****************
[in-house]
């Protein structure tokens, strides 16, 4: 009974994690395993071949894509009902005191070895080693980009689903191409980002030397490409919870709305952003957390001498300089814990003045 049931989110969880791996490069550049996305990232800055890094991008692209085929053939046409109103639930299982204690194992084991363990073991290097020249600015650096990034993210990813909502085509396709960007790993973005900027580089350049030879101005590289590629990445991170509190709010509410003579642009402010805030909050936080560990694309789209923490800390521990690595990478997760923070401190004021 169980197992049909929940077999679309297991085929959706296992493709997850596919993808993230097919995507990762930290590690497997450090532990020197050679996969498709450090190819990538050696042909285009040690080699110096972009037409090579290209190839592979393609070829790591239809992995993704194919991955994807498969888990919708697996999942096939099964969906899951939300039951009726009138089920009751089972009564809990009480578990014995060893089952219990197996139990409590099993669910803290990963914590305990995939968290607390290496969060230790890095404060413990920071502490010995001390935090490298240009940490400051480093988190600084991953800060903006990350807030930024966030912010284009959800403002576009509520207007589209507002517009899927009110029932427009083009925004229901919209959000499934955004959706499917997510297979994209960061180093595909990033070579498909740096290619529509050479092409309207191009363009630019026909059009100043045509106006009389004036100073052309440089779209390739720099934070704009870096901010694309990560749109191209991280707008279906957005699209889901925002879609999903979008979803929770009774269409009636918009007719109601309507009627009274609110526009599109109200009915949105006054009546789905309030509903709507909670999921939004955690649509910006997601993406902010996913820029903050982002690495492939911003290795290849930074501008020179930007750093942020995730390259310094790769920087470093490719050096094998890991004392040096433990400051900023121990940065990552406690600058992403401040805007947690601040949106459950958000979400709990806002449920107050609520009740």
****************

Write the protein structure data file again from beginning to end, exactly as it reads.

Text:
[in-house]
């Protein structure tokens, strides 16, 4: 009974994690395993071949894509009902005191070895080693980009689903191409980002030397490409919870709305952003957390001498300089814990003045 049931989110969880791996490069550049996305990232800055890094991008692209085929053939046409109103639930299982204690194992084991363990073991290097020249600015650096990034993210990813909502085509396709960007790993973005900027580089350049030879101005590289590629990445991170509190709010509410003579642009402010805030909050936080560990694309789209923490800390521990690595990478997760923070401190004021 169980197992049909929940077999679309297991085929959706296992493709997850596919993808993230097919995507990762930290590690497997450090532990020197050679996969498709450090190819990538050696042909285009040690080699110096972009037409090579290209190839592979393609070829790591239809992995993704194919991955994807498969888990919708697996999942096939099964969906899951939300039951009726009138089920009751089972009564809990009480578990014995060893089952219990197996139990409590099993669910803290990963914590305990995939968290607390290496969060230790890095404060413990920071502490010995001390935090490298240009940490400051480093988190600084991953800060903006990350807030930024966030912010284009959800403002576009509520207007589209507002517009899927009110029932427009083009925004229901919209959000499934955004959706499917997510297979994209960061180093595909990033070579498909740096290619529509050479092409309207191009363009630019026909059009100043045509106006009389004036100073052309440089779209390739720099934070704009870096901010694309990560749109191209991280707008279906957005699209889901925002879609999903979008979803929770009774269409009636918009007719109601309507009627009274609110526009599109109200009915949105006054009546789905309030509903709507909670999921939004955690649509910006997601993406902010996913820029903050982002690495492939911003290795290849930074501008020179930007750093942020995730390259310094790769920087470093490719050096094998890991004392040096433990400051900023121990940065990552406690600058992403401040805007947690601040949106459950958000979400709990806002449920107050609520009740």